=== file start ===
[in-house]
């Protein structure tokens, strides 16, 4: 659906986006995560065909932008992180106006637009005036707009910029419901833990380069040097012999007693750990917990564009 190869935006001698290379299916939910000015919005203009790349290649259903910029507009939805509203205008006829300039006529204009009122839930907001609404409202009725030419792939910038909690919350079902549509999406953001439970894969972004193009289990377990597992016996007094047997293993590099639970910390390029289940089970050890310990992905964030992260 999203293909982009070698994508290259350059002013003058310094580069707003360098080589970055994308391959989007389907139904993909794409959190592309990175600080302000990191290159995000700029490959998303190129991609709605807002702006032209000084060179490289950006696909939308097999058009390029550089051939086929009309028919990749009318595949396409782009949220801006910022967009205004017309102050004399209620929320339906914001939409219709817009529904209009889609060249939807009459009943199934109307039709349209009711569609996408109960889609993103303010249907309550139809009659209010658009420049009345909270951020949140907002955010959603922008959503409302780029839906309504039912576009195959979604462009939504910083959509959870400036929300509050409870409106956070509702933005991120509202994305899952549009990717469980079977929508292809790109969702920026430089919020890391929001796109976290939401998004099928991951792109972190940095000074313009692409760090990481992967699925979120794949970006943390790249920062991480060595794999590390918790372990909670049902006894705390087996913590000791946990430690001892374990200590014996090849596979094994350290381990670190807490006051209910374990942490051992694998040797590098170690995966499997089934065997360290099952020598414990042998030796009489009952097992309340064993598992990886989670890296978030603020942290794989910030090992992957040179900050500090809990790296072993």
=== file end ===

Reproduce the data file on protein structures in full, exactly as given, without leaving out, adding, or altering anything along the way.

[in-house]
């Protein structure tokens, strides 16, 4: 659906986006995560065909932008992180106006637009005036707009910029419901833990380069040097012999007693750990917990564009 190869935006001698290379299916939910000015919005203009790349290649259903910029507009939805509203205008006829300039006529204009009122839930907001609404409202009725030419792939910038909690919350079902549509999406953001439970894969972004193009289990377990597992016996007094047997293993590099639970910390390029289940089970050890310990992905964030992260 999203293909982009070698994508290259350059002013003058310094580069707003360098080589970055994308391959989007389907139904993909794409959190592309990175600080302000990191290159995000700029490959998303190129991609709605807002702006032209000084060179490289950006696909939308097999058009390029550089051939086929009309028919990749009318595949396409782009949220801006910022967009205004017309102050004399209620929320339906914001939409219709817009529904209009889609060249939807009459009943199934109307039709349209009711569609996408109960889609993103303010249907309550139809009659209010658009420049009345909270951020949140907002955010959603922008959503409302780029839906309504039912576009195959979604462009939504910083959509959870400036929300509050409870409106956070509702933005991120509202994305899952549009990717469980079977929508292809790109969702920026430089919020890391929001796109976290939401998004099928991951792109972190940095000074313009692409760090990481992967699925979120794949970006943390790249920062991480060595794999590390918790372990909670049902006894705390087996913590000791946990430690001892374990200590014996090849596979094994350290381990670190807490006051209910374990942490051992694998040797590098170690995966499997089934065997360290099952020598414990042998030796009489009952097992309340064993598992990886989670890296978030603020942290794989910030090992992957040179900050500090809990790296072993």